Ministry of Health and Welfare promulgates the RTRI method on PCB Degradation

Kazuhide KIMBARA
Senior Researcher, Laboratory Head,
Biotechnology, Environmental Engineering Div.

  Polychlorinated biphenyls (PCBs) are widespread environmental pollutants which are recalcitrant to biodegradation. After the effect of PCBs on human health was reported, the manufacture and use of PCBs were banned and large amounts were recovered and stored for subsequent detoxification. In railway technologies, PCBs were mainly used as the transformer oil in motor cars of Shinkansen and limited express trains. Incineration is the most common approach for disposal of PCBs. However, incomplete combustion of PCBs can result in the formation of polychlorinated dibenzo-p-dioxin and hence incineration is banned in Japan. Therefore, various alternative technologies, which can pass the standard of 3 mg/L (3 ppb) of PCB in effluent as demanded by law in Japan, are being explored. Microorganisms which can degrade PCBs have been discovered all over the world. Researches concerning PCB metabolism have been reported, but the limitation of biodegradation has also been pointed out. We have developed a method to combine physicochemical treatment with biological degradation for the complete degradation of concentrated PCBs. We examine a pilot plant study on the degradation of PCBs from high voltage transformers. After optimizing the culture conditions, we could eliminate over 99.9999 % of 100 g Kaneclor 1000, equivalent to Askarel Type D which consists of 70 % of Kaneclor 500 (equivalent to Aroclor 1254) and 30 % of trichlorobenzene, within nine days. This degradation rate is sufficient for the construction of an industrial degradation process for PCBs. Our method has been approved by the committee of the Ministry of International Trade and Industry and Ministry of Health and Welfare. The Ministry of Health and Welfare amended the "Waste Disposal and Public Cleaning Law" to include the RTRI method in the authorized PCB treatment system.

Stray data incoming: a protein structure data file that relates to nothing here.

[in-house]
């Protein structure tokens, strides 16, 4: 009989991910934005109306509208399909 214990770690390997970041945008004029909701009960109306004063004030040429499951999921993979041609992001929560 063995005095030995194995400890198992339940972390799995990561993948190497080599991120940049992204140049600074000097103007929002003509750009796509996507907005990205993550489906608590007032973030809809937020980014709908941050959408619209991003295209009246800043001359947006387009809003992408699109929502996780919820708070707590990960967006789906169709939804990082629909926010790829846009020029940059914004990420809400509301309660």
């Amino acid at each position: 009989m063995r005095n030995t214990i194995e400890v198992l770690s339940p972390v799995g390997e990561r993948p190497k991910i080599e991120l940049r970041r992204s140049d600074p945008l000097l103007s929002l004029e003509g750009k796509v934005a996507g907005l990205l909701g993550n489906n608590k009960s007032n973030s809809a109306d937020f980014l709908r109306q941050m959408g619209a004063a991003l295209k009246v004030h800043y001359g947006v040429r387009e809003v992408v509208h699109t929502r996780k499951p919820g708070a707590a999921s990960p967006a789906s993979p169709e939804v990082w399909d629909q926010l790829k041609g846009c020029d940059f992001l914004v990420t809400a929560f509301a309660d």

Fig.1 Schematic diagram of the pilot plant

  A low pressure mercury lamp was used as the source of ultraviolet (UV) irradiation. About 100 g of Kaneclor 500 was dissolved into 40 liters of 75 % isopropyl alcohol solution containing 10 L of water and 100 g of NaOH. The PCB mixture was irradiated with UV for about 18 hours at room temperature.

  The UV-treated mixture was transferred to a distillation tank and distilled for about 12 hours. The concentrated PCB mixture was then put into 500 L of bacterial culture. A system with two bioreactor units was used in this treatment. Air was supplied at 200 L/min at the agitation rate of 80 rpm. The incubation was continued up to 96 hours at 30 C.

Fig.2 Degradation of PCBs in the pilot plant

  After 18 hours of UV irradiation, over 99 % of PCBs were dechlorinated and biphenyl, mono- and di-chlorobiphenyls accumulated in the mixture.

  The UV-irradiated PCBs were added to a 500 L culture at the initial concentration of about 1 mg/L and the concentration of PCBs decreased to less than 10 mg/L in 48 hours. Then 30 % of the first treatment culture was transferred to the 2nd bioreactor. The remaining 70 % of the culture in the first bioreactor was recycled in the next treatment. PCBs were degraded to less than 0.5 mg/L (quantitative limitation) in the 2nd bioreactor in two days. After optimizing the culture conditions, we could eliminate over 99.9999 % of 100 g Kaneclor 1000 within nine days.